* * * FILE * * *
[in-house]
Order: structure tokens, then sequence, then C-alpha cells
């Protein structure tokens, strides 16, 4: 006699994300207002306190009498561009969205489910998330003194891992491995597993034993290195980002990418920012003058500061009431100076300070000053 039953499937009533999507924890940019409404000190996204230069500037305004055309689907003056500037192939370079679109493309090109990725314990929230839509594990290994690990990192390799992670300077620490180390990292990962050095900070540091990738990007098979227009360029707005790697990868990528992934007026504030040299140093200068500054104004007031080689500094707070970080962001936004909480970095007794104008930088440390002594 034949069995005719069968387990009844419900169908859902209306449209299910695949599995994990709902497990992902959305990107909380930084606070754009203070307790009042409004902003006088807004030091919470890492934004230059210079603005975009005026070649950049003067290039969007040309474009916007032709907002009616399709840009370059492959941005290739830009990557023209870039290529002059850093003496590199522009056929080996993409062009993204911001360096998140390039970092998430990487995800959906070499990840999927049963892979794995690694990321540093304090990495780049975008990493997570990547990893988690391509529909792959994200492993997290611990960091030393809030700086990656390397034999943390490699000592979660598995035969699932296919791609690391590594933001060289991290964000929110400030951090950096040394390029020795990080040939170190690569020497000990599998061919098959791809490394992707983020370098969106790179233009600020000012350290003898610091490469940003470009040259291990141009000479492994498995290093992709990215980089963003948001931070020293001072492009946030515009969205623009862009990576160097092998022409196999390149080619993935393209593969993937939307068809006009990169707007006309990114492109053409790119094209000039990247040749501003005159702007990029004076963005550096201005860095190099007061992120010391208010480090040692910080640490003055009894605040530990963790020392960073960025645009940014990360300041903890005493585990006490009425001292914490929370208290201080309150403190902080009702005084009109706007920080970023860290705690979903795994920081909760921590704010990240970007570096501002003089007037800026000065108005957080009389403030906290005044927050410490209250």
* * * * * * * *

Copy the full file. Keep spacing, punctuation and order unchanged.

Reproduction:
[in-house]
Order: structure tokens, then sequence, then C-alpha cells
């Protein structure tokens, strides 16, 4: 006699994300207002306190009498561009969205489910998330003194891992491995597993034993290195980002990418920012003058500061009431100076300070000053 039953499937009533999507924890940019409404000190996204230069500037305004055309689907003056500037192939370079679109493309090109990725314990929230839509594990290994690990990192390799992670300077620490180390990292990962050095900070540091990738990007098979227009360029707005790697990868990528992934007026504030040299140093200068500054104004007031080689500094707070970080962001936004909480970095007794104008930088440390002594 034949069995005719069968387990009844419900169908859902209306449209299910695949599995994990709902497990992902959305990107909380930084606070754009203070307790009042409004902003006088807004030091919470890492934004230059210079603005975009005026070649950049003067290039969007040309474009916007032709907002009616399709840009370059492959941005290739830009990557023209870039290529002059850093003496590199522009056929080996993409062009993204911001360096998140390039970092998430990487995800959906070499990840999927049963892979794995690694990321540093304090990495780049975008990493997570990547990893988690391509529909792959994200492993997290611990960091030393809030700086990656390397034999943390490699000592979660598995035969699932296919791609690391590594933001060289991290964000929110400030951090950096040394390029020795990080040939170190690569020497000990599998061919098959791809490394992707983020370098969106790179233009600020000012350290003898610091490469940003470009040259291990141009000479492994498995290093992709990215980089963003948001931070020293001072492009946030515009969205623009862009990576160097092998022409196999390149080619993935393209593969993937939307068809006009990169707007006309990114492109053409790119094209000039990247040749501003005159702007990029004076963005550096201005860095190099007061992120010391208010480090040692910080640490003055009894605040530990963790020392960073960025645009940014990360300041903890005493585990006490009425001292914490929370208290201080309150403190902080009702005084009109706007920080970023860290705690979903795994920081909760921590704010990240970007570096501002003089007037800026000065108005957080009389403030906290005044927050410490209250």